I Have a Bone To Pick


I Bleed Orange
May 17, 2009
Plymouth, MN
I wonder how the phrase, “ I’ve got a bone to pick with you “came to be.

Answered my own question, comes from two dogs fighting over a bone.

Chris MC

Oct 27, 2014
Orange, Aus
I would put it this way

Travis picking descended via Mother Maybelle, Merle Travis and Chet Atkins as a form where the guitarist plays the bass rhythm, picks out the melody (in the bass or the treble depending on style and mood) and fleshes out the chord accompaniment with however many fingers and talent he has left. It can suit an accompaniment, as a stand alone instrumental performance or a tasteful solo.

Folk style finger picking, or finger style perhaps, descended from Folk guitar, probably includes a form of alternate bass, and is primarily intended as an alternative to strummed rhythm guitar, as a tasteful accompaniment to a volcalist or some other style of soloist.

With the proviso that many guitar players are an informal, come as you are collection of musicians often self or group taught, with a varied (including zero) interest in music history and theory and for some whom jazz is just an extra set of chords in the blues, while any form of finger-style is also finger picking, or travis picking, or whatever else they want to call it that day. And popular music is very much an oral and loose tradition that is lived more than it is studied.

Of course nothing is ever easy and while all travis picking is finger style, not all finger style or finger picking is travis picking, but not that you would notice, unless you had made a point of listening to a lot of travis picking and read a bit to know just what the difference is, or should be.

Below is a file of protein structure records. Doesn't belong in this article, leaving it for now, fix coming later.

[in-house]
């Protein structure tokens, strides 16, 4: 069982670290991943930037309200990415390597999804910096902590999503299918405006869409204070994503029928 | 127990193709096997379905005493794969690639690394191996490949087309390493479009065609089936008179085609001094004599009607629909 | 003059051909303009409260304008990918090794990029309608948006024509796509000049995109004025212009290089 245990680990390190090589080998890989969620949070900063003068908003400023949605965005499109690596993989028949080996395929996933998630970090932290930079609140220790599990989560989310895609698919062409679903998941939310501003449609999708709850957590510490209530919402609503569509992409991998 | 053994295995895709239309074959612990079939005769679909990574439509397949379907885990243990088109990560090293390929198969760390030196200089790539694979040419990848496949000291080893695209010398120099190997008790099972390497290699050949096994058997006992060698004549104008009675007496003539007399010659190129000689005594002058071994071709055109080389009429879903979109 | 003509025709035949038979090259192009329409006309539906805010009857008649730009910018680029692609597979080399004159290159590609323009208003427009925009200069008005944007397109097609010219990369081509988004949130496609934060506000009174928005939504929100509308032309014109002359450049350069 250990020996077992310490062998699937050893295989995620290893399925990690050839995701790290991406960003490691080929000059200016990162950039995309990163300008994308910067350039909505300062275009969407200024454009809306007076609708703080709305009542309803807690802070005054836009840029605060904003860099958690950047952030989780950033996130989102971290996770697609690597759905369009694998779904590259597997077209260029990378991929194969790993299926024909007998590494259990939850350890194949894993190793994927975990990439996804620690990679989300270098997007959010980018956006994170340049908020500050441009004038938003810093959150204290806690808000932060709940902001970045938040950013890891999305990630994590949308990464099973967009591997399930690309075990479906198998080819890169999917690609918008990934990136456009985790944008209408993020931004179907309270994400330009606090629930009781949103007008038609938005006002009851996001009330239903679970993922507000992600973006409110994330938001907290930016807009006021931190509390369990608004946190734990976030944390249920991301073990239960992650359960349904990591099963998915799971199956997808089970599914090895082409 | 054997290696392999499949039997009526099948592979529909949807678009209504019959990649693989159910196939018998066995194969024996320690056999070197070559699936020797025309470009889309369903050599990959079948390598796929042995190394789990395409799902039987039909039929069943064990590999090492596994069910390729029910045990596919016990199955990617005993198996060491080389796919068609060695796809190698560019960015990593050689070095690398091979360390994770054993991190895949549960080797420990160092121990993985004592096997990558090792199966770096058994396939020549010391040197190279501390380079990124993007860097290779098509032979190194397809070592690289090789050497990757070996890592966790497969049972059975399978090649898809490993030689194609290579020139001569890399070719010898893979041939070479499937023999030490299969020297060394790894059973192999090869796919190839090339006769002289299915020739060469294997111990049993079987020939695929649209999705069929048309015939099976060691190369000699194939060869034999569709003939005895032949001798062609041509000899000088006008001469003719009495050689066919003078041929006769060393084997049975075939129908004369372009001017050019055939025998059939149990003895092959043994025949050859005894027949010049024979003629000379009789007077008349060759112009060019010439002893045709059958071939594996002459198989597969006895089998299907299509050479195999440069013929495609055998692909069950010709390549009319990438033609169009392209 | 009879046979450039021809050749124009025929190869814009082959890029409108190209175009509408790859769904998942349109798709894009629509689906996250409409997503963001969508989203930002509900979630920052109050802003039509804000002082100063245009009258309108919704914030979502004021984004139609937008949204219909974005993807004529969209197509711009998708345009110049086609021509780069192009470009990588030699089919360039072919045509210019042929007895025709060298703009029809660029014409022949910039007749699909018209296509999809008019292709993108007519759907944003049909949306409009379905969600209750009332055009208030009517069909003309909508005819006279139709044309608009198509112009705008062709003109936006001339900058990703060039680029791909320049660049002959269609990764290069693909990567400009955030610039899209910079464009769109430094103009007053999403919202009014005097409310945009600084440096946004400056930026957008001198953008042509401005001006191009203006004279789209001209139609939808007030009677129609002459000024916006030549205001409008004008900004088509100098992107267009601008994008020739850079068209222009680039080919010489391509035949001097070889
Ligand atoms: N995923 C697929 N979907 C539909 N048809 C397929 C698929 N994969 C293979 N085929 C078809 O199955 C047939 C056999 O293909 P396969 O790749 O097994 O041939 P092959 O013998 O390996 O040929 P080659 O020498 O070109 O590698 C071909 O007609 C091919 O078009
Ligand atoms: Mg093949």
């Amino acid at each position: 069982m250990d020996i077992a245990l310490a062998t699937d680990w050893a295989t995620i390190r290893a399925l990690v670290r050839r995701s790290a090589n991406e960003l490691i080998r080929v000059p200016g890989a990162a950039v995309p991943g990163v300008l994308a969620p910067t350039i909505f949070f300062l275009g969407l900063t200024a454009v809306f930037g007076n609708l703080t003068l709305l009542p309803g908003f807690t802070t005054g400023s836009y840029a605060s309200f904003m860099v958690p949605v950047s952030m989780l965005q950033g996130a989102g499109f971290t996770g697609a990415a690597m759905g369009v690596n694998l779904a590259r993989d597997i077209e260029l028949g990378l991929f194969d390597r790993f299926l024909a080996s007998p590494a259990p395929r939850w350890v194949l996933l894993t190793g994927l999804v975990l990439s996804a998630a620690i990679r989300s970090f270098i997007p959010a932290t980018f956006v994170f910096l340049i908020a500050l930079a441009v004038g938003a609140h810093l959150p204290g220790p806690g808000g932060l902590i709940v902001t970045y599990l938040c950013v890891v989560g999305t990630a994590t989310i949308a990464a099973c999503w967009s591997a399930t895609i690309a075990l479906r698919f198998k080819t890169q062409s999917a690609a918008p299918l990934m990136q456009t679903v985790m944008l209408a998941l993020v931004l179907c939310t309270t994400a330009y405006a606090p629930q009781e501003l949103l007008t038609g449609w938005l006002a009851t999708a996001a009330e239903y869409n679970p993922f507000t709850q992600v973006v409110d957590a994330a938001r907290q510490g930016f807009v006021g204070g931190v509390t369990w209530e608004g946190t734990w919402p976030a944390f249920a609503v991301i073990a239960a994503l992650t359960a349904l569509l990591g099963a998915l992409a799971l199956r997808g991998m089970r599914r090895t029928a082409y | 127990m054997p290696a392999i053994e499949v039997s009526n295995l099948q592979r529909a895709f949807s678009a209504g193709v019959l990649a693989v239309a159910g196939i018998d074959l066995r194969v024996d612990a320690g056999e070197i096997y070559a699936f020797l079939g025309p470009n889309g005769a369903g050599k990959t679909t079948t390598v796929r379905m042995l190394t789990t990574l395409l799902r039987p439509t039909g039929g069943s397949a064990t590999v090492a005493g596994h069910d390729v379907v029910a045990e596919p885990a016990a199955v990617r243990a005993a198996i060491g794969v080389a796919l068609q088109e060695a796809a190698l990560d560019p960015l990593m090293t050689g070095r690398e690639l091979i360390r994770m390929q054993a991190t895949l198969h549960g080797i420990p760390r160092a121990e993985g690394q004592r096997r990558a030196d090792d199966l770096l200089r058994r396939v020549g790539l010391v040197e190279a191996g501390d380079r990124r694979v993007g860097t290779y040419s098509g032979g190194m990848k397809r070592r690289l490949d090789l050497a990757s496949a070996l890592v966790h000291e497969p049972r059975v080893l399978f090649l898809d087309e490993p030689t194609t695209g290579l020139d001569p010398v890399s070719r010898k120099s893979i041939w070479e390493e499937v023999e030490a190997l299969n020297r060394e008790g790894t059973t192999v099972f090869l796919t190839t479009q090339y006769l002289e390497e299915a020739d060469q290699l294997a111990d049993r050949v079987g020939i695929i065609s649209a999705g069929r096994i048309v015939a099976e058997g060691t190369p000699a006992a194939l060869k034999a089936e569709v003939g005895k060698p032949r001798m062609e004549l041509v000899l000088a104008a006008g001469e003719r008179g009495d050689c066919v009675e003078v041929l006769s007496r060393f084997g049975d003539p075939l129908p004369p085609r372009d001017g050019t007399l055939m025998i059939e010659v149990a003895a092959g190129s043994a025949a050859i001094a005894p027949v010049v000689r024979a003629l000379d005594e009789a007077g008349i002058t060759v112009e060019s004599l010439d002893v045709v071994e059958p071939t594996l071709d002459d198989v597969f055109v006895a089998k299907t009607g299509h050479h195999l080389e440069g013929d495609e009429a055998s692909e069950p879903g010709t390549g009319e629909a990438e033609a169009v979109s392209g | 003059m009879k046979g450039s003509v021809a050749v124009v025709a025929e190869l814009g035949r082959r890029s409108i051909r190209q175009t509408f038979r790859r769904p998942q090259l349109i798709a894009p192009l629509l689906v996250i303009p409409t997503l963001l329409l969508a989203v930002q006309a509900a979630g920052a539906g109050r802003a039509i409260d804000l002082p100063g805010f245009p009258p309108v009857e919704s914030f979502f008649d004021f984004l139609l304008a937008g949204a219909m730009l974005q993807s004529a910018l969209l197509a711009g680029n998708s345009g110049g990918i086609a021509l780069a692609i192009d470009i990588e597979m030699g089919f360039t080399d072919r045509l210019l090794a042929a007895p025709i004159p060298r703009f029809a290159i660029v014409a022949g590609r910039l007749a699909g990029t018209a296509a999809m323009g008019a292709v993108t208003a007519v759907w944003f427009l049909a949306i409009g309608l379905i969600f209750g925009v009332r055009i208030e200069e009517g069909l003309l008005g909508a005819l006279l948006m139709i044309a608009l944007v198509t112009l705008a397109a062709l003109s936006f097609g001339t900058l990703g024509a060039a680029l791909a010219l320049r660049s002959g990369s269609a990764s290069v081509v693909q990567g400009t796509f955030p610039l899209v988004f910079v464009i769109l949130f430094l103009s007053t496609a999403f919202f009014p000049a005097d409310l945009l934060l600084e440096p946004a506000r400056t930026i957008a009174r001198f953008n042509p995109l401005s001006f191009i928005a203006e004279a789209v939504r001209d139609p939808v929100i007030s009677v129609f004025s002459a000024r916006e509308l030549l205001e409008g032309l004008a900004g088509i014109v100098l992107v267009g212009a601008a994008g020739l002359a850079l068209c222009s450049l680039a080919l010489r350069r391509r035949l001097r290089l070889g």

Lucky Jim

Oct 16, 2020
Kent, England
I don't see Maybelle Carter included in that descendency. It's well documented that Merle's greatest influence was Mose Rager, with Ike Everly also having some influence. Before Mose was Kennedy Jones and before him Arnold Schwartz. These early players were very much in the blues genre. Big Bill Broonzy's playing wasn't a million miles from Merle's style. My take on it is that the finger picking of some blues players was simply as an accompaniment to their songs and that developed into the folk style of playing whereas other players like the Rev. Gary Davis and Blind Blake predominantly featured virtuoso guitar picking. It was the latter approach that Arnold Swartz and Kennedy Jones embraced, leading eventually to Merle's style. Merle is quoted as saying that his style of playing should be more accurately called Rager Picking.

Jim Krause

May 2, 2022
Lawrence, Kansas
First let's dissect the folk style of finger picking. It is in its fundamentals, pattern picking. The pattern can be varied thus, T, 1, T, 2, T, 1, T, 2. It can be reversed thus: T, 2, T, 1, T, 2, T, 1. Thumb (T) plays strings 6, 4, 5, 4, or 6. 4, 6, 4, depending on the chord, or chord voicing.

Travis Picking is more free form, less dependent on patterns, The thumb takes care of bass lines, and in Travis' case, the index finger picks out the melody, and any fills used between vocal phrases. The heel of the picking hand damps the bass strings and is rested somewhere near the bridge.

The style has been modernized by players such as Chet Atkins, Tommy Emmanuel, and Richard Smith who make use of two, three, or maybe even all four fingers of the picking hand.

I haven't mentioned Jerry Reed, because he took the style to a whole different place, almost creating a separate style of finger picking. I hope this clears up some of the mystery.


I Bleed Orange
May 17, 2009
Plymouth, MN
My first guitar teacher was a finger picker. He taught me the basics about what he called Route Picking. However I really wasn’t interested in acoustic guitar in high school so I quit after a few months.